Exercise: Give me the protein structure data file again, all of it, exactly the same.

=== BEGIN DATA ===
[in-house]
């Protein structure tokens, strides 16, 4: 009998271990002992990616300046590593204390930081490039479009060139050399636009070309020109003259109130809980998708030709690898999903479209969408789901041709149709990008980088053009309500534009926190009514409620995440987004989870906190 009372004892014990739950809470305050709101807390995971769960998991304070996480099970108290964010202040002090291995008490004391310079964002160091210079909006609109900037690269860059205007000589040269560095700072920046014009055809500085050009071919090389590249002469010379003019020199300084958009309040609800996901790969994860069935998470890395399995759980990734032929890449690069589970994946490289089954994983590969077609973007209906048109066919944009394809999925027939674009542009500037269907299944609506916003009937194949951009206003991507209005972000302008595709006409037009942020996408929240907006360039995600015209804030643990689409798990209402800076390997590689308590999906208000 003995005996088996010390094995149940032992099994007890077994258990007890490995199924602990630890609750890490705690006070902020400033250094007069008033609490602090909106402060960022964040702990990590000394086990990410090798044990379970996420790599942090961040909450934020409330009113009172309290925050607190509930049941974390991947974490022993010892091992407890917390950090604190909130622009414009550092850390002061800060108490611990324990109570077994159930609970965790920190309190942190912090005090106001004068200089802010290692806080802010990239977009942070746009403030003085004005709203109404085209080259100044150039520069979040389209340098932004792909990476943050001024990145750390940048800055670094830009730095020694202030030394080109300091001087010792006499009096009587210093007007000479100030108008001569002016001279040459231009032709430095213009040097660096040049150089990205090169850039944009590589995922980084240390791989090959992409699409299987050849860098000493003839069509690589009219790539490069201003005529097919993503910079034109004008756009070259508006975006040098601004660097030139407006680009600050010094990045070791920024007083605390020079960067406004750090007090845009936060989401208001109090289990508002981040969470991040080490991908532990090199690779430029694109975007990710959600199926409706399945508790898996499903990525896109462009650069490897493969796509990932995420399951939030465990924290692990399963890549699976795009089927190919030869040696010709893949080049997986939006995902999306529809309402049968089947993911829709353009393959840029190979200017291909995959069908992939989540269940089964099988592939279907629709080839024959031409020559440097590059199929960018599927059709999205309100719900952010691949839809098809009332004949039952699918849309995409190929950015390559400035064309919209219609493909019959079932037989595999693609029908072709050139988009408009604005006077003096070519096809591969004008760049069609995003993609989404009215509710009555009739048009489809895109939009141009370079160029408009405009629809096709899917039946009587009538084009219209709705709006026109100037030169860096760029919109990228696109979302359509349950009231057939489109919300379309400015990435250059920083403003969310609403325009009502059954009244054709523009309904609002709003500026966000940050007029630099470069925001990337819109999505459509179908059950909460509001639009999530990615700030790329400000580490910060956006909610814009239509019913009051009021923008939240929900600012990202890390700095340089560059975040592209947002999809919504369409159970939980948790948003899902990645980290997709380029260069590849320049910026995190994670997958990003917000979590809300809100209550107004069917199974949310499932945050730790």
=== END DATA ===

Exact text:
[in-house]
């Protein structure tokens, strides 16, 4: 009998271990002992990616300046590593204390930081490039479009060139050399636009070309020109003259109130809980998708030709690898999903479209969408789901041709149709990008980088053009309500534009926190009514409620995440987004989870906190 009372004892014990739950809470305050709101807390995971769960998991304070996480099970108290964010202040002090291995008490004391310079964002160091210079909006609109900037690269860059205007000589040269560095700072920046014009055809500085050009071919090389590249002469010379003019020199300084958009309040609800996901790969994860069935998470890395399995759980990734032929890449690069589970994946490289089954994983590969077609973007209906048109066919944009394809999925027939674009542009500037269907299944609506916003009937194949951009206003991507209005972000302008595709006409037009942020996408929240907006360039995600015209804030643990689409798990209402800076390997590689308590999906208000 003995005996088996010390094995149940032992099994007890077994258990007890490995199924602990630890609750890490705690006070902020400033250094007069008033609490602090909106402060960022964040702990990590000394086990990410090798044990379970996420790599942090961040909450934020409330009113009172309290925050607190509930049941974390991947974490022993010892091992407890917390950090604190909130622009414009550092850390002061800060108490611990324990109570077994159930609970965790920190309190942190912090005090106001004068200089802010290692806080802010990239977009942070746009403030003085004005709203109404085209080259100044150039520069979040389209340098932004792909990476943050001024990145750390940048800055670094830009730095020694202030030394080109300091001087010792006499009096009587210093007007000479100030108008001569002016001279040459231009032709430095213009040097660096040049150089990205090169850039944009590589995922980084240390791989090959992409699409299987050849860098000493003839069509690589009219790539490069201003005529097919993503910079034109004008756009070259508006975006040098601004660097030139407006680009600050010094990045070791920024007083605390020079960067406004750090007090845009936060989401208001109090289990508002981040969470991040080490991908532990090199690779430029694109975007990710959600199926409706399945508790898996499903990525896109462009650069490897493969796509990932995420399951939030465990924290692990399963890549699976795009089927190919030869040696010709893949080049997986939006995902999306529809309402049968089947993911829709353009393959840029190979200017291909995959069908992939989540269940089964099988592939279907629709080839024959031409020559440097590059199929960018599927059709999205309100719900952010691949839809098809009332004949039952699918849309995409190929950015390559400035064309919209219609493909019959079932037989595999693609029908072709050139988009408009604005006077003096070519096809591969004008760049069609995003993609989404009215509710009555009739048009489809895109939009141009370079160029408009405009629809096709899917039946009587009538084009219209709705709006026109100037030169860096760029919109990228696109979302359509349950009231057939489109919300379309400015990435250059920083403003969310609403325009009502059954009244054709523009309904609002709003500026966000940050007029630099470069925001990337819109999505459509179908059950909460509001639009999530990615700030790329400000580490910060956006909610814009239509019913009051009021923008939240929900600012990202890390700095340089560059975040592209947002999809919504369409159970939980948790948003899902990645980290997709380029260069590849320049910026995190994670997958990003917000979590809300809100209550107004069917199974949310499932945050730790």